Sunday Morning, March 3rd
This time, the students stayed in bed even past 6AM, which was a miracle. We clearly wore them out on Saturday! We led them in morning stretches again, they had their breakfast, and then met in their groups to prepare for each of their performances. For my group, that meant tuning our guitars and warming up our voices.
Soon after 9AM, our big Student Exhibition started. The students performed what they had been working on with their teachers and PCVs at site for months. Instead of writing what each individual group performed, I’ll let the pictures speak for themselves.
Some of the participating groups did not put on a performance because their art was visual. Their artwork was displayed throughout the festival, and the students had scheduled time to do an “artwalk” and discuss what they saw.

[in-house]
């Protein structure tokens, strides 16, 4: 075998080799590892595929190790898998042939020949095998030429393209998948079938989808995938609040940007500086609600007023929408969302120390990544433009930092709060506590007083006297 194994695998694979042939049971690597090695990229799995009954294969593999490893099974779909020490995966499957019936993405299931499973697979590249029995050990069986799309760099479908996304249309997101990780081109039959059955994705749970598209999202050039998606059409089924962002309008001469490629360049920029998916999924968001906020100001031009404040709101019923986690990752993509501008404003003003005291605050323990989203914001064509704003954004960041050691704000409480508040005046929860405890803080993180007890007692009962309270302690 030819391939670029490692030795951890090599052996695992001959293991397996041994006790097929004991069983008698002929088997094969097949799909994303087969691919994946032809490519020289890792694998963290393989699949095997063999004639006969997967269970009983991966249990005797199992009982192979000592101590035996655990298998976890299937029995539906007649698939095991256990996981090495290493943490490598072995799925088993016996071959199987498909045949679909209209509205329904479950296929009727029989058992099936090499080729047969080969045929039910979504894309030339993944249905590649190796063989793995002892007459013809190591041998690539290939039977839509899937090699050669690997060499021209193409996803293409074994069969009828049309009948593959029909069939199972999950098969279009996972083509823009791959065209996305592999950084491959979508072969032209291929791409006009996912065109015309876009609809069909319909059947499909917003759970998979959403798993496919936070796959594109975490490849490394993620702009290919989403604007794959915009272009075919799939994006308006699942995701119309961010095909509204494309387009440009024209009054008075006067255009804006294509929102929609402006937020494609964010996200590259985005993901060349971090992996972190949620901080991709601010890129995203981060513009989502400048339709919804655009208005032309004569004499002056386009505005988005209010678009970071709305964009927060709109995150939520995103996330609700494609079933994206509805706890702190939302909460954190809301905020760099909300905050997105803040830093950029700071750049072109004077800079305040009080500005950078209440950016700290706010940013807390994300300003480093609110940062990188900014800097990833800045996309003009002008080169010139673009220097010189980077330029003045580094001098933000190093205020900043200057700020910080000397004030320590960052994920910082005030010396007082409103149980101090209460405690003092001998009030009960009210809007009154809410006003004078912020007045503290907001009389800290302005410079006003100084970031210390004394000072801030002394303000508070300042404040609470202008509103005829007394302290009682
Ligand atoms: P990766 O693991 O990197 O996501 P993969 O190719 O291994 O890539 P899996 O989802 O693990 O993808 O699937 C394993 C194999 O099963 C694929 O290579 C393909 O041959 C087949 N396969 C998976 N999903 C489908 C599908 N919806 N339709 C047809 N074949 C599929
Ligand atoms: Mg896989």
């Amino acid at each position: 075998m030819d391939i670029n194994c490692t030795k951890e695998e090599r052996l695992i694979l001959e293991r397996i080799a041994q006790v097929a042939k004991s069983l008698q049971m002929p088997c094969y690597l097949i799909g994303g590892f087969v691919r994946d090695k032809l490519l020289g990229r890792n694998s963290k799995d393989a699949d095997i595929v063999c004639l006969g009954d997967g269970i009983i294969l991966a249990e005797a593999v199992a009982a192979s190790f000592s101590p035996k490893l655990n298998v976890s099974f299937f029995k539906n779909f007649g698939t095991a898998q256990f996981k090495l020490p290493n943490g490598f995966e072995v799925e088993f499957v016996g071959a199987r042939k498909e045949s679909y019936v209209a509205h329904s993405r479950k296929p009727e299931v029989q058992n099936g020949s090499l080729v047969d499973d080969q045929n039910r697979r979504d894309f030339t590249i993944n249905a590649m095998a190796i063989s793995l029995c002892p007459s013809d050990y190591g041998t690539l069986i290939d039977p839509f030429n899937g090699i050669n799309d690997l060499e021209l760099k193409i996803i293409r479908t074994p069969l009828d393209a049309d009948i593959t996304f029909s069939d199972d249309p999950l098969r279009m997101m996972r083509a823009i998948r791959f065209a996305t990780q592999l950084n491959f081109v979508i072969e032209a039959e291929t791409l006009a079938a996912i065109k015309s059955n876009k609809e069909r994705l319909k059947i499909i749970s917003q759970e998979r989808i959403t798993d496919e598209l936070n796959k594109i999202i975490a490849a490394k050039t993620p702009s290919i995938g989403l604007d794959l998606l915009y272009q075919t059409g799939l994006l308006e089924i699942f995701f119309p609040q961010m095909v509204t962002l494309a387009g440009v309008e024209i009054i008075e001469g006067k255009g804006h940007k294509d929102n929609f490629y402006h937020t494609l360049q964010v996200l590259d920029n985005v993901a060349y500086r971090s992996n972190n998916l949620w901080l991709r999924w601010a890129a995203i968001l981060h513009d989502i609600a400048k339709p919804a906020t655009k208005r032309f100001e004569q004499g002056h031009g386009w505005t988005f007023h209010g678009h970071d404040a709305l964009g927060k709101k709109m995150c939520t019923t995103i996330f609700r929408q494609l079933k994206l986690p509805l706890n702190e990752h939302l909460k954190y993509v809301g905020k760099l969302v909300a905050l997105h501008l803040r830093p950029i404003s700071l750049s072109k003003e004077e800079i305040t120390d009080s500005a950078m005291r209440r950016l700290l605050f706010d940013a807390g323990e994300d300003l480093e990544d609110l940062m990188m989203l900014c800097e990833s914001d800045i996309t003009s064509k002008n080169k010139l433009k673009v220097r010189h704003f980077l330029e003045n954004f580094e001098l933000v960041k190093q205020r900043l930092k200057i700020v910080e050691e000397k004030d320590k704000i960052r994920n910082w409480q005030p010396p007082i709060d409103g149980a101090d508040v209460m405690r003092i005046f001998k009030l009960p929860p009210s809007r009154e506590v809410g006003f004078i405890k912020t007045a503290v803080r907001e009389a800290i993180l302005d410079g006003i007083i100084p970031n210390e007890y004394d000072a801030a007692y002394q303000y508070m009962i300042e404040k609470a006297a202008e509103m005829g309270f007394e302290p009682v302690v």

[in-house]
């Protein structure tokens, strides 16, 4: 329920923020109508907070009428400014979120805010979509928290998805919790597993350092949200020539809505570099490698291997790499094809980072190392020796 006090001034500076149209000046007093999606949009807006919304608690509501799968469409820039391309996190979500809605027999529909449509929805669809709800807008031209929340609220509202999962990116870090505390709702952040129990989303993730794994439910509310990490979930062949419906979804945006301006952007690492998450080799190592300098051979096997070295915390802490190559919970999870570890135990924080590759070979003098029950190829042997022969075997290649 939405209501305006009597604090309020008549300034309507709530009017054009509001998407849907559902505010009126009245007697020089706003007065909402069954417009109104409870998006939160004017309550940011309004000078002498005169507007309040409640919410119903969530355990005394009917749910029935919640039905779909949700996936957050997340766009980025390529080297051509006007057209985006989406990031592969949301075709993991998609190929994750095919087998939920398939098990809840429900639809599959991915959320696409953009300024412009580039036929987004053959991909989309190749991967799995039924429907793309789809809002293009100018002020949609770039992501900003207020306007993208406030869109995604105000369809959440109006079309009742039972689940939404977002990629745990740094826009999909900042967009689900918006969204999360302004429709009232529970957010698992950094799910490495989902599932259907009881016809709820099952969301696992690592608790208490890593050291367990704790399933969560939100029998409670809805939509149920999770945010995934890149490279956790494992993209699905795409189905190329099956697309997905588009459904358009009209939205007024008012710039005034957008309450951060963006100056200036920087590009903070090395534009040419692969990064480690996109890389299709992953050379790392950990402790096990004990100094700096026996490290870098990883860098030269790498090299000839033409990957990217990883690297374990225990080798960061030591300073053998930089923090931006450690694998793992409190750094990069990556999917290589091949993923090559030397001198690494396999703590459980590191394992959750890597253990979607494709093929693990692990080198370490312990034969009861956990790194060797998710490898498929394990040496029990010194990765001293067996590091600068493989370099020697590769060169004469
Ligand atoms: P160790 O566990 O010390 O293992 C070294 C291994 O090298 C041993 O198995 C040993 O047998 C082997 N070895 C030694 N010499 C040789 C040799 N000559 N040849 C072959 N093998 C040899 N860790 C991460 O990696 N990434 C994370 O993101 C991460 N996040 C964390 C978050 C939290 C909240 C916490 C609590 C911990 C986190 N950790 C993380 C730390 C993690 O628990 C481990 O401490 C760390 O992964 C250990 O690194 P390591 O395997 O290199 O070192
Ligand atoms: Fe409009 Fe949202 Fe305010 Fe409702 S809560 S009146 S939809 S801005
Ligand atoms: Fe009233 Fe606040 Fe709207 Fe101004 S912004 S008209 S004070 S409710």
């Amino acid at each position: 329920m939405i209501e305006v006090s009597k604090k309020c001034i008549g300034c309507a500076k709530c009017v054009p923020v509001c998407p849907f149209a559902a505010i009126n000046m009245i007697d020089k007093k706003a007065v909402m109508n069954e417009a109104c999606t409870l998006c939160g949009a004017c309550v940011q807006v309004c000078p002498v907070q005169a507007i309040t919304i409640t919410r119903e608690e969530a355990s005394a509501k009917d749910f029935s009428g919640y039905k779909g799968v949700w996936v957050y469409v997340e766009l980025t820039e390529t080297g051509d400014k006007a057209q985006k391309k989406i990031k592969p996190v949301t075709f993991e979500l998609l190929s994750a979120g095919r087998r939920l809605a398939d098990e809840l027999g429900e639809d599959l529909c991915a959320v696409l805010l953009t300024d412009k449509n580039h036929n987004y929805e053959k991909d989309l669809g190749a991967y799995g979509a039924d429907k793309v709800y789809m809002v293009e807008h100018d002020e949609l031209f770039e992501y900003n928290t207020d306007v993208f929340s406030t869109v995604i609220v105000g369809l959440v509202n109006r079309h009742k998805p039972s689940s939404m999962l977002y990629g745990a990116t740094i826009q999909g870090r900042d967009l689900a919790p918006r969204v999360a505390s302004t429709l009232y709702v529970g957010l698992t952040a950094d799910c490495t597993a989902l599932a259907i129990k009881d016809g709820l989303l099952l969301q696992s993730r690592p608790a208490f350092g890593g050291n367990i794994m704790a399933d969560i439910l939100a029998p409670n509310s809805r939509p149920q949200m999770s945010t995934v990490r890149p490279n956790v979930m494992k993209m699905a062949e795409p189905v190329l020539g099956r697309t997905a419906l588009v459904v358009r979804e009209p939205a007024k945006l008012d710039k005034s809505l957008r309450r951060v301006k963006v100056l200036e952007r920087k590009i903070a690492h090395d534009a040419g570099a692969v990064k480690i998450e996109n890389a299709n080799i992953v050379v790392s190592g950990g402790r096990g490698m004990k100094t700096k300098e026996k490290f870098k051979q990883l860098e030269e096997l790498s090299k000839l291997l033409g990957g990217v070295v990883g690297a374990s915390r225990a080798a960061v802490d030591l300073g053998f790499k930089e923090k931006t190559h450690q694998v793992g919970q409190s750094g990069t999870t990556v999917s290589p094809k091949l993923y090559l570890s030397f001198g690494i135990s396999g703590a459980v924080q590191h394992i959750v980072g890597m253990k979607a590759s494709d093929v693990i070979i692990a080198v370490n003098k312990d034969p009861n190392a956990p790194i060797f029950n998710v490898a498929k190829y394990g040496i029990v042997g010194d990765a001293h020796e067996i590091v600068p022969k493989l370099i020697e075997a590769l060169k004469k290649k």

As you can see, the festival was a huge success. The students will be talking about it for the rest of their lives, and so will I. When I joined the Peace Corps, I had dreams of doing projects in the arts, particularly in music, but I never dreamed that I could do something on this massive level. Artistic expression is something that I’ve held so dear to me my whole life. I can’t imagine having to grow up without ever studying music, holding a crayon, or creating my own story. I think back on my life, and so much of my happiness has come from music. I dedicated my life to music and the way that it makes me feel, and the way that I can make it speak to others. I feel so blessed to have been able to watch so many wonderful students get a small taste of that through this festival, and through my own chorus class. This country is seeing a rebirth of art and creativity after it was all but wiped out in the genocide 30 years ago. After collaborating with wonderful organizations like CLA, Epic Arts, Krousar Thmey, Apsara Arts, and Tiny Toones, and also after seeing the students thirst for more, I know that the beautiful and unique artistic traditions in Cambodia will one day see a full recovery. We didn’t bring the students here to train them to be professionals, or in the expectation that they would become experts, but rather to open their eyes to a world where art is celebrated, understood, and respected. It is THEIR culture and THEIR country and they have every right to feel proud of their ancient heritage, and to be leaders supporting the new artistic and creative revival in Cambodia.